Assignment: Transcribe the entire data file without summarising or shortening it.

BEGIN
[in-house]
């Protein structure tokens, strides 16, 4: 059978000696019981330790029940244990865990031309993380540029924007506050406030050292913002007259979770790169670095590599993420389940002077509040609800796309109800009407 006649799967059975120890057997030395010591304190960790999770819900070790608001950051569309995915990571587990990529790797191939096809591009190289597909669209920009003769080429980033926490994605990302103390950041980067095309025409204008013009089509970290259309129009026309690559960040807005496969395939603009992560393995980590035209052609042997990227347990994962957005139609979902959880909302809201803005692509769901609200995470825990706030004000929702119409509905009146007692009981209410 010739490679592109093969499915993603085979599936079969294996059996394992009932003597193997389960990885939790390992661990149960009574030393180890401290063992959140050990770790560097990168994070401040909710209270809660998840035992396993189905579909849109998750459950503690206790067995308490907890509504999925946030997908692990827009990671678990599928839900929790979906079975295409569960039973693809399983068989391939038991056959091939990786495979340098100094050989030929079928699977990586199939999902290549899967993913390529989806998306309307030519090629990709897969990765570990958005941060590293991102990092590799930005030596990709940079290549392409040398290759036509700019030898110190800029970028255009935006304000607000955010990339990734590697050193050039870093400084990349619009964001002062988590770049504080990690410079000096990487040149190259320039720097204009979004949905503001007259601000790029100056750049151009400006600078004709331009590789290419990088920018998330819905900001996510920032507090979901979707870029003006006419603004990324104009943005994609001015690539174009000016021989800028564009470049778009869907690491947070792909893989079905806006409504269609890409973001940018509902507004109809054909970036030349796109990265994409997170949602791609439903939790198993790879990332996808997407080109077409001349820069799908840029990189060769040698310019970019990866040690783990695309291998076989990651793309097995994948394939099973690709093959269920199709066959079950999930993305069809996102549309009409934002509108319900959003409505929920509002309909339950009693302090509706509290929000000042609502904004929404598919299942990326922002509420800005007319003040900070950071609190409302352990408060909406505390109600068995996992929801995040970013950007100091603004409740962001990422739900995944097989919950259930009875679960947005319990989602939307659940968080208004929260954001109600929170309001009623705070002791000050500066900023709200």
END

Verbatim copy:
[in-house]
């Protein structure tokens, strides 16, 4: 059978000696019981330790029940244990865990031309993380540029924007506050406030050292913002007259979770790169670095590599993420389940002077509040609800796309109800009407 006649799967059975120890057997030395010591304190960790999770819900070790608001950051569309995915990571587990990529790797191939096809591009190289597909669209920009003769080429980033926490994605990302103390950041980067095309025409204008013009089509970290259309129009026309690559960040807005496969395939603009992560393995980590035209052609042997990227347990994962957005139609979902959880909302809201803005692509769901609200995470825990706030004000929702119409509905009146007692009981209410 010739490679592109093969499915993603085979599936079969294996059996394992009932003597193997389960990885939790390992661990149960009574030393180890401290063992959140050990770790560097990168994070401040909710209270809660998840035992396993189905579909849109998750459950503690206790067995308490907890509504999925946030997908692990827009990671678990599928839900929790979906079975295409569960039973693809399983068989391939038991056959091939990786495979340098100094050989030929079928699977990586199939999902290549899967993913390529989806998306309307030519090629990709897969990765570990958005941060590293991102990092590799930005030596990709940079290549392409040398290759036509700019030898110190800029970028255009935006304000607000955010990339990734590697050193050039870093400084990349619009964001002062988590770049504080990690410079000096990487040149190259320039720097204009979004949905503001007259601000790029100056750049151009400006600078004709331009590789290419990088920018998330819905900001996510920032507090979901979707870029003006006419603004990324104009943005994609001015690539174009000016021989800028564009470049778009869907690491947070792909893989079905806006409504269609890409973001940018509902507004109809054909970036030349796109990265994409997170949602791609439903939790198993790879990332996808997407080109077409001349820069799908840029990189060769040698310019970019990866040690783990695309291998076989990651793309097995994948394939099973690709093959269920199709066959079950999930993305069809996102549309009409934002509108319900959003409505929920509002309909339950009693302090509706509290929000000042609502904004929404598919299942990326922002509420800005007319003040900070950071609190409302352990408060909406505390109600068995996992929801995040970013950007100091603004409740962001990422739900995944097989919950259930009875679960947005319990989602939307659940968080208004929260954001109600929170309001009623705070002791000050500066900023709200």